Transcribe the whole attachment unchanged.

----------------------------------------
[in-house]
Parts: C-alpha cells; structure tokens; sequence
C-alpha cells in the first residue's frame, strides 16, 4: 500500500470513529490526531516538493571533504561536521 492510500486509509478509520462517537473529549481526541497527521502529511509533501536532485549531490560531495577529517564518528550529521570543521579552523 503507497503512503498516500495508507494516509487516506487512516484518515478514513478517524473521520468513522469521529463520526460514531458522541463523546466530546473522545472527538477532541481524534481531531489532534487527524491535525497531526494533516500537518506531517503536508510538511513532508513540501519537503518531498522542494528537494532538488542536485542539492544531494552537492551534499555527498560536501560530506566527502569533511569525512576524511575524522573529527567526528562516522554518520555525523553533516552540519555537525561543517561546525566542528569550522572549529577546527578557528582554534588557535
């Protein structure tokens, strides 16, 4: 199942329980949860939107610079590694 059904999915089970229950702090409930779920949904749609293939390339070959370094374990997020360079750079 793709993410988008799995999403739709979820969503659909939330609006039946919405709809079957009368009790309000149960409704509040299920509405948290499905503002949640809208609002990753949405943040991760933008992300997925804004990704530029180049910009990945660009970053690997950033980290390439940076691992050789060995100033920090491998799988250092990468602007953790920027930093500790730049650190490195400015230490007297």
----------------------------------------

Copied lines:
[in-house]
Parts: C-alpha cells; structure tokens; sequence
C-alpha cells in the first residue's frame, strides 16, 4: 500500500470513529490526531516538493571533504561536521 492510500486509509478509520462517537473529549481526541497527521502529511509533501536532485549531490560531495577529517564518528550529521570543521579552523 503507497503512503498516500495508507494516509487516506487512516484518515478514513478517524473521520468513522469521529463520526460514531458522541463523546466530546473522545472527538477532541481524534481531531489532534487527524491535525497531526494533516500537518506531517503536508510538511513532508513540501519537503518531498522542494528537494532538488542536485542539492544531494552537492551534499555527498560536501560530506566527502569533511569525512576524511575524522573529527567526528562516522554518520555525523553533516552540519555537525561543517561546525566542528569550522572549529577546527578557528582554534588557535
């Protein structure tokens, strides 16, 4: 199942329980949860939107610079590694 059904999915089970229950702090409930779920949904749609293939390339070959370094374990997020360079750079 793709993410988008799995999403739709979820969503659909939330609006039946919405709809079957009368009790309000149960409704509040299920509405948290499905503002949640809208609002990753949405943040991760933008992300997925804004990704530029180049910009990945660009970053690997950033980290390439940076691992050789060995100033920090491998799988250092990468602007953790920027930093500790730049650190490195400015230490007297």